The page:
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Newcomers take on established duo in Spain's unpredictable election

MADRID (Reuters) - Newcomer parties are expected to make big gains on Sunday against Spain’s once-dominant conservatives and Socialists in a parliamentary election, ushering in a new and potentially volatile era of compromise politics.

With many people saying they want to shake up a political system they consider corrupt and unable to tackle economic troubles, the outcome is the most uncertain in decades.

About one in three of the 36.5 million eligible voters have said they would decide whom to support only at the last minute.

Although long queues were seen all day at polling stations across Spain, the turnout at 1700 GMT was 58.4 percent, just slightly above the 57.7 percent registered in the last election in 2011 - when the final turnout was one of the lowest since the end of Francisco Franco’s fascist dictatorship in the 1970s.

Analysts, most of whom have portrayed this election as the second leg of Spain’s unfinished transition to democracy 40 years ago, had expected a high turnout on Sunday.

Since 1977, Spain has always enjoyed stable parliamentary majorities at the national level, with the centre-right People’s Party and the centre-left Socialist Party alternating in power.

But a more splintered political landscape is now emerging and could now complicate efforts to form a government.

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“The two-party system is coming to an end,” said Victor Beltran, a 26-year-old engineering student, after voting for upstart anti-austerity party Podemos in the Tetuan neighbourhood in Madrid.

“I know that the party I voted for will not get a majority but I want to see how the parliament works with several strong parties that have to reach consensus,” he said.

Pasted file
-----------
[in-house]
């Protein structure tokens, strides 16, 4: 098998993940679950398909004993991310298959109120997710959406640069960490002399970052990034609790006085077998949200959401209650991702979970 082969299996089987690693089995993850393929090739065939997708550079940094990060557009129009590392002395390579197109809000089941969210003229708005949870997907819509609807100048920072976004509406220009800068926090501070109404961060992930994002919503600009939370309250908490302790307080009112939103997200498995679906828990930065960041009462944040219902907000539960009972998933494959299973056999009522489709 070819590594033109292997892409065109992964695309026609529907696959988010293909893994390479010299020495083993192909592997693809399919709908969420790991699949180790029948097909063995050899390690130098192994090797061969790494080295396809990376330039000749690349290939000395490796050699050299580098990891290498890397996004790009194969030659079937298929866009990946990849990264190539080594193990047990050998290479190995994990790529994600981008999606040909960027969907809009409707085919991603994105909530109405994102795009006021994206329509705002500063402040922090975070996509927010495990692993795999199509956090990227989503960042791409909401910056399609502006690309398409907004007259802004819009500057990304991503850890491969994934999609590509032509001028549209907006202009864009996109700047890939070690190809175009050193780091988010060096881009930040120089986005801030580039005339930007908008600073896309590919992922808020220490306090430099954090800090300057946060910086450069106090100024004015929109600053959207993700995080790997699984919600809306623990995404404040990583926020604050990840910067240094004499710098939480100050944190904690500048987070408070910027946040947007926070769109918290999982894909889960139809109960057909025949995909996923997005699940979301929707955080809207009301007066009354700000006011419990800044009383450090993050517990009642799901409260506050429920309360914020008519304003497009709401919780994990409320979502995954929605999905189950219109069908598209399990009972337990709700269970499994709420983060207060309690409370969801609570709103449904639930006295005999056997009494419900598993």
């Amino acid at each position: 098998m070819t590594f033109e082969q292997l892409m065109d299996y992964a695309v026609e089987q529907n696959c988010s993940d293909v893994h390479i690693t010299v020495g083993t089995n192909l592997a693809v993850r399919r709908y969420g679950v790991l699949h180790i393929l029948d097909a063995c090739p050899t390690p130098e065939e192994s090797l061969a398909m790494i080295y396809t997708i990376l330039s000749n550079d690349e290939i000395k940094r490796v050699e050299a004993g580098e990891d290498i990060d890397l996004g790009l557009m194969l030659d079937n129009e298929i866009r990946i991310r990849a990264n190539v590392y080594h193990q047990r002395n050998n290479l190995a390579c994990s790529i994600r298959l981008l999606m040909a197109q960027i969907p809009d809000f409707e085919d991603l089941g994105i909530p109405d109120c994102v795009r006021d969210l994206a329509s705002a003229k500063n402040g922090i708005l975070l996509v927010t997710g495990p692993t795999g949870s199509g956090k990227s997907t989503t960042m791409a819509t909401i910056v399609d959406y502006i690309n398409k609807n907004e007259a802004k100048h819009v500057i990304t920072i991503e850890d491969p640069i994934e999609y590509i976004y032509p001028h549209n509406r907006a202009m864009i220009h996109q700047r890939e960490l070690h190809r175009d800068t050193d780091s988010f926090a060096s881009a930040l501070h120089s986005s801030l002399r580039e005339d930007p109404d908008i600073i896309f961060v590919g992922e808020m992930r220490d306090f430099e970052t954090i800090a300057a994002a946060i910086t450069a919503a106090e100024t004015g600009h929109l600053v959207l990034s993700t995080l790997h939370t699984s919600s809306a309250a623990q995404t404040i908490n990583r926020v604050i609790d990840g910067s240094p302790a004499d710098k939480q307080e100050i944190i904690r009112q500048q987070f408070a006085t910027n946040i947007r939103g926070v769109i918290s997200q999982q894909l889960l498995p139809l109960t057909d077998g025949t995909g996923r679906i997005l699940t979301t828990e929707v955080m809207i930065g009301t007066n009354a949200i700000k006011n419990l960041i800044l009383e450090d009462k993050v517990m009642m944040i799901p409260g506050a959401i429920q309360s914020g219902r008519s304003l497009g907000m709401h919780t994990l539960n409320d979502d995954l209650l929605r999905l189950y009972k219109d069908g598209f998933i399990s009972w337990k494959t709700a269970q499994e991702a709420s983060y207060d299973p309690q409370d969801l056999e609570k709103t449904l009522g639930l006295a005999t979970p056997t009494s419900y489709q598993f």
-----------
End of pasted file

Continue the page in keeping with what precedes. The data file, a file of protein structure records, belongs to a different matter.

Opinion polls suggest the ruling conservative People’s Party (PP) of Prime Minister Mariano Rajoy will win the vote but fall well short of an absolute majority.

The Socialists are expected to come second, while anti-austerity party Podemos (“We Can”) and a second significant newcomer, the liberal Ciudadanos (“Citizens”), are vying for third place as kingmaker in post-election talks.

That prediction makes any of four outcomes possible - either a centre-right pact between the PP and Ciudadanos, a centre-left alliance between the Socialists and Podemos, a coalition between the Socialists and Ciudadanos or a minority administration.


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Rajoy said on Wednesday he would consider a cross-party pact to ensure a stable administration over the scheduled four-year term, but all the other main parties have come out against joining the PP in a coalition.

That points to a stalemate that analysts agree would probably disrupt an economic reform programme that has helped pull Spain - the fifth-largest economy in the 28-nation EU - out of recession and dented a still sky-high unemployment rate.

“If there is no majority and many parties have a say, that could be a bit of a mess,” said Josefa Robledillo, 50, a housewife from the Aluche district of Madrid who voted for the PP. “I hope that now that the economy is going a little better, things will stay on track.”

Ciudadanos and Podemos insiders say both parties are looking beyond Sunday’s vote and aim to keep poaching voters from the PP and the Socialists, giving them no incentive to agree on a pact unless they win major concessions.

The Spanish constitution does not set a specific deadline to form a government after the election. Analysts say negotiations to win enough parliamentary support for a new prime minister to be picked could last many weeks - and maybe even trigger another election.

While Rajoy’s government has already passed the 2016 budget and a combination of low interest rates and cheap oil should help underpin economic growth, soothing any market concerns over political instability, prolonged deadlock in Madrid could be used by pro-independence Catalan parties to press their cause.

The Catalan issue is expected to quickly move back up to the top of the national political agenda as separatist parties have to decide on a joint government no later than Jan. 9. If they fail to agree, new elections would have to be held in Catalonia within two months.

Additional reporting by the Madrid Newsroom; Editing by Ruth Pitchford